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VUS.2. The Age of Exploration And Colonization. Keep these questions in mind as you view this slide show:. Why did Europeans settle in the English colonies? How did their motivations influence their settlement patterns and colony structures?

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  1. VUS.2 The Age of Exploration And Colonization

  2. Keep these questions in mind as you view this slide show: • Why did Europeans settle in the English colonies? • How did their motivations influence their settlement patterns and colony structures? • In what ways did the cultures of Europe, Africa, and the Americas interact? • What were the consequences of the interactions of European, African, and American cultures?

  3. What were the Europeans looking for? • Columbus wanted a Western Passage to Asia for trade • Nations sought riches of GOLD • Nations wanted to spread Christianity- GOD • Nations wished for a strong empire - GLORY

  4. Early European exploration and colonization resulted in the redistribution of the world’s population as millions of people from Europe and Africavoluntarily and involuntarily moved to the “New World.” Diagram of slaves aboard ship.

  5. Characteristics of Early Exploration and Settlements in The New World

  6. New England: • Settled by Puritans seeking freedom from religious persecution in Europe. • They formed a “covenant community” based on the principles of the Mayflower Compact and religious beliefs The signing of the Mayflower Compact - which established democratic principles.

  7. Puritans were often intolerant of those not sharing their religion. They also sought economic opportunity and settled as family groups Puritans practiced a form of direct democracy through town meetings. The strict lifestyle caused many of the dissenters to leave and form their own colonies, such as Rhode Island. New England

  8. The Middle Colonies: • The Middle Atlantic region was settled chiefly by English, Dutch, and German-speaking immigrants seeking religious freedom and economic opportunity. • The Quakerssettled here and were much more tolerant of others. William Penn received his land grant from King Charles II and founded Pennsylvania- a have for Quakers

  9. Jamestown • Established in 1607 by the Virginia Company of London as a business venture (Joint Stock Company) • It was the first permanent English settlement in North America. • Tobacco farming made it a profitable colony Tobacco Ship on the James River

  10. Virginia and the South • The Virginia House of Burgesses, established by the 1640s, was the first elected assembly in the New World. It has operated continuously and is today known as the General Assembly of Virginia. An early meeting of Virginia’s House of Burgesses

  11. These colonies were settled by people seeking economic opportunities. The early Virginia “cavaliers” were English nobility who received large land grants in eastern Virginia from the King of England. Poor English immigrants also came seeking better lives as small farmers or artisans and settled in the Shenandoah Valley or western Virginia. Virginia and the South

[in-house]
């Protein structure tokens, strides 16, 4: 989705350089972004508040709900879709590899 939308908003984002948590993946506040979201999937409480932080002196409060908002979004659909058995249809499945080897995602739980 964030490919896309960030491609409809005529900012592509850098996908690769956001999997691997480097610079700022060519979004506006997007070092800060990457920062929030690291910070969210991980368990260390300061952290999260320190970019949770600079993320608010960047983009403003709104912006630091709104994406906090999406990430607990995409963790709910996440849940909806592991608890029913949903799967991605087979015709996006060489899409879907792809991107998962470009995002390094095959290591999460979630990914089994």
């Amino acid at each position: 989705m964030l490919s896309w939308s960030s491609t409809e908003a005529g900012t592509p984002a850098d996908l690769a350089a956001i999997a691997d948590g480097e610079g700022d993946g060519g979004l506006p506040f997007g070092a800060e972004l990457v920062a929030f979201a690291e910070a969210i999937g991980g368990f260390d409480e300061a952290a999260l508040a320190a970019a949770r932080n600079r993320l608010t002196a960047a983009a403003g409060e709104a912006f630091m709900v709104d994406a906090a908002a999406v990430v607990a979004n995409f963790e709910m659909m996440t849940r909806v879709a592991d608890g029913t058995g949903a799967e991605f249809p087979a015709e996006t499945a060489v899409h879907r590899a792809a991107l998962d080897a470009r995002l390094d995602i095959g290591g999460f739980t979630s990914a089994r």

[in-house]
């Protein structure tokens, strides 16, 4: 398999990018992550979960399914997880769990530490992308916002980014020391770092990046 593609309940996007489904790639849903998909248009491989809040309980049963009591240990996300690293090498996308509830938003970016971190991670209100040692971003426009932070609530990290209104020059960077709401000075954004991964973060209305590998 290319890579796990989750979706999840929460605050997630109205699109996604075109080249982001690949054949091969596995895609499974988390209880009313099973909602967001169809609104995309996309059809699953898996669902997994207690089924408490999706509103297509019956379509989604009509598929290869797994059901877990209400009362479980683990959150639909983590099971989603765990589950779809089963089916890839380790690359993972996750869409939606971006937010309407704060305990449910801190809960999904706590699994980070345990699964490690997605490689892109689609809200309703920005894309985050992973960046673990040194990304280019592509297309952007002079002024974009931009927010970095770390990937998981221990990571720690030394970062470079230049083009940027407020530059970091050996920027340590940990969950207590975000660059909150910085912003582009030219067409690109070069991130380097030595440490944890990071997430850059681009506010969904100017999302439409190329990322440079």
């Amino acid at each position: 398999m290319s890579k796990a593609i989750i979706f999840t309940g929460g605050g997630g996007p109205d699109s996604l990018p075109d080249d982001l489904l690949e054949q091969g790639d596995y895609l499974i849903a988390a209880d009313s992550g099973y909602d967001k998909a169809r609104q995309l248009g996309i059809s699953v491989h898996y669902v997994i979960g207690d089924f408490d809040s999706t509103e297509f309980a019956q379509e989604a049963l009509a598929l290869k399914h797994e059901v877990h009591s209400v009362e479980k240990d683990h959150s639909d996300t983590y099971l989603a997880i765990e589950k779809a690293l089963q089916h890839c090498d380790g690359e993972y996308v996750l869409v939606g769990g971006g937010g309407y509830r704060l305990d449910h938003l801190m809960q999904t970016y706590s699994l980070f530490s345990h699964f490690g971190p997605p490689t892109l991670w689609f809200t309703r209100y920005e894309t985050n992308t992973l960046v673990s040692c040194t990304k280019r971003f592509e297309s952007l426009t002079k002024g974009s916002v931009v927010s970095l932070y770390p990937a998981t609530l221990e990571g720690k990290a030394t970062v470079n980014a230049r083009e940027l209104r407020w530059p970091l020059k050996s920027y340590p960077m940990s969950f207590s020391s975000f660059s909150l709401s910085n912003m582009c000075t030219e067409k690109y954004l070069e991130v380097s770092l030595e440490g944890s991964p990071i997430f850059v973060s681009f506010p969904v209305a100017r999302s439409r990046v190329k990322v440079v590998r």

12. Indentured Servants: • Indentured servants agreed to work on tobacco plantations for a period of time to pay for passage to the New World. • This would populate the colony as well as provide cheap labor. Indentured Servants worked to grow tobacco on plantations.

  13. The First African Slaves: • The growth of an agricultural economy based on large landholdings in the Southern colonies and in the Caribbean led to the introduction of slavery in the New World. • The first Africans were brought against their will to Jamestown in 1619 and worked on tobacco plantations.

  14. Effect on the First Americans: • The explorations and settlements of the English in the American colonies and Spanish in the Caribbean, Central America, and South America, often led to violent conflicts with the American Indians (First Americans). • The Indians lost their traditional territories and fell victim to diseases carried from Europe. • By contrast, French exploration of Canada did not lead to large-scale immigration from France, and relations with native peoples were often more cooperative. Here, Pocahantas is depicted “saving” the life of John Smith. Over the next centuries, the First Americans would be confined to reservations.

  15. Exploration and colonization initiated worldwide commercial expansion as agricultural products were exchanged between the Americas and Europe. The Triangle Trade shows the flow of goods and people across the Atlantic. Graphic Courtesy: Language and Power

  16. In time, colonization led to ideas of representative government and religious toleration that over several centuries would inspire similar transformations in other parts of the world.

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